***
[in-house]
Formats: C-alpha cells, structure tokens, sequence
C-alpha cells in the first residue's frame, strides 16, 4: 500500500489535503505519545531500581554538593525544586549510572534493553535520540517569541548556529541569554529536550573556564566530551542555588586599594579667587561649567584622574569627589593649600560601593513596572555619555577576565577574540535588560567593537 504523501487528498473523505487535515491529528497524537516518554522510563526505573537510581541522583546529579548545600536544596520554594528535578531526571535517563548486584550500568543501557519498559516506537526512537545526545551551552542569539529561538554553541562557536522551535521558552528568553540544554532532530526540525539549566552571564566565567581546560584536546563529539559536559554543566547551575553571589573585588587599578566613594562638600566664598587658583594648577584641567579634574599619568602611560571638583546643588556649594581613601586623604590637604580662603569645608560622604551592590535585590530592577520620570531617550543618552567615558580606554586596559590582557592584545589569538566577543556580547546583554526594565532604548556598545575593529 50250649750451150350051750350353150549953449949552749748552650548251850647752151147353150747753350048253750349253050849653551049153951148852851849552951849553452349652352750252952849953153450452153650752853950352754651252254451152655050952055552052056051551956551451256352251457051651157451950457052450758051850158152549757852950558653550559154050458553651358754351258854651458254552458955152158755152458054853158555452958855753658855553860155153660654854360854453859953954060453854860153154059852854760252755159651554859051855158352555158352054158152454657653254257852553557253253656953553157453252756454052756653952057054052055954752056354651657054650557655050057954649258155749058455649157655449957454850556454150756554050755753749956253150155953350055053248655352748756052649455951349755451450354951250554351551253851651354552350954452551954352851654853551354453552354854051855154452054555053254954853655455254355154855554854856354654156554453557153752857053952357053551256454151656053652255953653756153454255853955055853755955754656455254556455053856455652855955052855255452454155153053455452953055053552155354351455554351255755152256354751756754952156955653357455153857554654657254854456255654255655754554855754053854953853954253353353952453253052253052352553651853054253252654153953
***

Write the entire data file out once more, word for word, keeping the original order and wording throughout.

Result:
[in-house]
Formats: C-alpha cells, structure tokens, sequence
C-alpha cells in the first residue's frame, strides 16, 4: 500500500489535503505519545531500581554538593525544586549510572534493553535520540517569541548556529541569554529536550573556564566530551542555588586599594579667587561649567584622574569627589593649600560601593513596572555619555577576565577574540535588560567593537 504523501487528498473523505487535515491529528497524537516518554522510563526505573537510581541522583546529579548545600536544596520554594528535578531526571535517563548486584550500568543501557519498559516506537526512537545526545551551552542569539529561538554553541562557536522551535521558552528568553540544554532532530526540525539549566552571564566565567581546560584536546563529539559536559554543566547551575553571589573585588587599578566613594562638600566664598587658583594648577584641567579634574599619568602611560571638583546643588556649594581613601586623604590637604580662603569645608560622604551592590535585590530592577520620570531617550543618552567615558580606554586596559590582557592584545589569538566577543556580547546583554526594565532604548556598545575593529 50250649750451150350051750350353150549953449949552749748552650548251850647752151147353150747753350048253750349253050849653551049153951148852851849552951849553452349652352750252952849953153450452153650752853950352754651252254451152655050952055552052056051551956551451256352251457051651157451950457052450758051850158152549757852950558653550559154050458553651358754351258854651458254552458955152158755152458054853158555452958855753658855553860155153660654854360854453859953954060453854860153154059852854760252755159651554859051855158352555158352054158152454657653254257852553557253253656953553157453252756454052756653952057054052055954752056354651657054650557655050057954649258155749058455649157655449957454850556454150756554050755753749956253150155953350055053248655352748756052649455951349755451450354951250554351551253851651354552350954452551954352851654853551354453552354854051855154452054555053254954853655455254355154855554854856354654156554453557153752857053952357053551256454151656053652255953653756153454255853955055853755955754656455254556455053856455652855955052855255452454155153053455452953055053552155354351455554351255755152256354751756754952156955653357455153857554654657254854456255654255655754554855754053854953853954253353353952453253052253052352553651853054253252654153953